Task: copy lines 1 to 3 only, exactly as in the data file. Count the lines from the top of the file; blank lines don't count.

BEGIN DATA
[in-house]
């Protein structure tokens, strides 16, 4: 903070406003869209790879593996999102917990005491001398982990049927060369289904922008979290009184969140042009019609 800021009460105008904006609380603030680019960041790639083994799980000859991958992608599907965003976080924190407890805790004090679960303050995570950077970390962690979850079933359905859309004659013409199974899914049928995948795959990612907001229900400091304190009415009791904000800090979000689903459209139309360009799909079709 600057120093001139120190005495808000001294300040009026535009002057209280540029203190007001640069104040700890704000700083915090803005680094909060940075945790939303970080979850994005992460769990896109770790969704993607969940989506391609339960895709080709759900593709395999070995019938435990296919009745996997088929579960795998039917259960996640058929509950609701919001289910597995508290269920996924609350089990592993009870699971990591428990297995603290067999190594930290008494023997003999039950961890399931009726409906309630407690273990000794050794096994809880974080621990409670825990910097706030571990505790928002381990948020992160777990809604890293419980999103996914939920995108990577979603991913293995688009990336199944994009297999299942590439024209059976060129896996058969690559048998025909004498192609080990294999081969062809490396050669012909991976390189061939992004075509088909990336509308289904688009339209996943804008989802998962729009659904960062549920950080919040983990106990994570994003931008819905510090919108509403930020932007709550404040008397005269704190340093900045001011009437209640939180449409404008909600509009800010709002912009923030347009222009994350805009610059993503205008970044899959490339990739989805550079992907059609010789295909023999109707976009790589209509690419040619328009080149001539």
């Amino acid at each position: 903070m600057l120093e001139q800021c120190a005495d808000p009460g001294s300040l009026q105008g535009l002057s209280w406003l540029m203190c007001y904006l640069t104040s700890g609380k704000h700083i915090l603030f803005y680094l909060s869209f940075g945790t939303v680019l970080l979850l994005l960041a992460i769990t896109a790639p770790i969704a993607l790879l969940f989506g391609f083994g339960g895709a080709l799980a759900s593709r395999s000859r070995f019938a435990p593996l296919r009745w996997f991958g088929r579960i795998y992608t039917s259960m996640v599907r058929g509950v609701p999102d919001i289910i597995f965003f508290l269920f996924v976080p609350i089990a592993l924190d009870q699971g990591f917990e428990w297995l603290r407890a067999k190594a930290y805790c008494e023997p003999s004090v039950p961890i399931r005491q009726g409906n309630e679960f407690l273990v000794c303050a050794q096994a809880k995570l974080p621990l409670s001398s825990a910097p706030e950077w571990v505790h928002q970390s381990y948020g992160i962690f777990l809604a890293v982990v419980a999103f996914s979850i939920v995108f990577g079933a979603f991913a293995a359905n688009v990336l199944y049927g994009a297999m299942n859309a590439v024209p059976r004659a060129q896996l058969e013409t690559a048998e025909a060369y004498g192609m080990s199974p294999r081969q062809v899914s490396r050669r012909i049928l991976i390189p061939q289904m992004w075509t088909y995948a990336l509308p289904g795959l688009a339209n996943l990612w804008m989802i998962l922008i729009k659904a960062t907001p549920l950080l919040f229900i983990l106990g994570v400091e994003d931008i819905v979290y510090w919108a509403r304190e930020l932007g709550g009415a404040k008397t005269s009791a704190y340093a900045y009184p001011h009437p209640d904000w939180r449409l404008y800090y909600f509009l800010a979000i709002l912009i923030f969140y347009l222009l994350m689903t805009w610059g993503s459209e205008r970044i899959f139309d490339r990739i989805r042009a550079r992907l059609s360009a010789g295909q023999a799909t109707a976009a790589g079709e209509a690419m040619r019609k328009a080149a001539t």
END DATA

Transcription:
[in-house]
């Protein structure tokens, strides 16, 4: 903070406003869209790879593996999102917990005491001398982990049927060369289904922008979290009184969140042009019609 800021009460105008904006609380603030680019960041790639083994799980000859991958992608599907965003976080924190407890805790004090679960303050995570950077970390962690979850079933359905859309004659013409199974899914049928995948795959990612907001229900400091304190009415009791904000800090979000689903459209139309360009799909079709 600057120093001139120190005495808000001294300040009026535009002057209280540029203190007001640069104040700890704000700083915090803005680094909060940075945790939303970080979850994005992460769990896109770790969704993607969940989506391609339960895709080709759900593709395999070995019938435990296919009745996997088929579960795998039917259960996640058929509950609701919001289910597995508290269920996924609350089990592993009870699971990591428990297995603290067999190594930290008494023997003999039950961890399931009726409906309630407690273990000794050794096994809880974080621990409670825990910097706030571990505790928002381990948020992160777990809604890293419980999103996914939920995108990577979603991913293995688009990336199944994009297999299942590439024209059976060129896996058969690559048998025909004498192609080990294999081969062809490396050669012909991976390189061939992004075509088909990336509308289904688009339209996943804008989802998962729009659904960062549920950080919040983990106990994570994003931008819905510090919108509403930020932007709550404040008397005269704190340093900045001011009437209640939180449409404008909600509009800010709002912009923030347009222009994350805009610059993503205008970044899959490339990739989805550079992907059609010789295909023999109707976009790589209509690419040619328009080149001539």
């Amino acid at each position: 903070m600057l120093e001139q800021c120190a005495d808000p009460g001294s300040l009026q105008g535009l002057s209280w406003l540029m203190c007001y904006l640069t104040s700890g609380k704000h700083i915090l603030f803005y680094l909060s869209f940075g945790t939303v680019l970080l979850l994005l960041a992460i769990t896109a790639p770790i969704a993607l790879l969940f989506g391609f083994g339960g895709a080709l799980a759900s593709r395999s000859r070995f019938a435990p593996l296919r009745w996997f991958g088929r579960i795998y992608t039917s259960m996640v599907r058929g509950v609701p999102d919001i289910i597995f965003f508290l269920f996924v976080p609350i089990a592993l924190d009870q699971g990591f917990e428990w297995l603290r407890a067999k190594a930290y805790c008494e023997p003999s004090v039950p961890i399931r005491q009726g409906n309630e679960f407690l273990v000794c303050a050794q096994a809880k995570l974080p621990l409670s001398s825990a910097p706030e950077w571990v505790h928002q970390s381990y948020g992160i962690f777990l809604a890293v982990v419980a999103f996914s979850i939920v995108f990577g079933a979603f991913a293995a359905n688009v990336l199944y049927g994009a297999m299942n859309a590439v024209p059976r004659a060129q896996l058969e013409t690559a048998e025909a060369y004498g192609m080990s199974p294999r081969q062809v899914s490396r050669r012909i049928l991976i390189p061939q289904m992004w075509t088909y995948a990336l509308p289904g795959l688009a339209n996943l990612w804008m989802i998962l922008i729009k659904a960062t907001p549920l950080l919040f229900i983990l106990g994570v400091e994003d931008i819905v979290y510090w919108a509403r304190e930020l932007g709550g009415a404040k008397t005269s009791a704190y340093a900045y009184p001011h009437p209640d904000w939180r449409l404008y800090y909600f509009l800010a979000i709002l912009i923030f969140y347009l222009l994350m689903t805009w610059g993503s459209e205008r970044i899959f139309d490339r990739i989805r042009a550079r992907l059609s360009a010789g295909q023999a799909t109707a976009a790589g079709e209509a690419m040619r019609k328009a080149a001539t």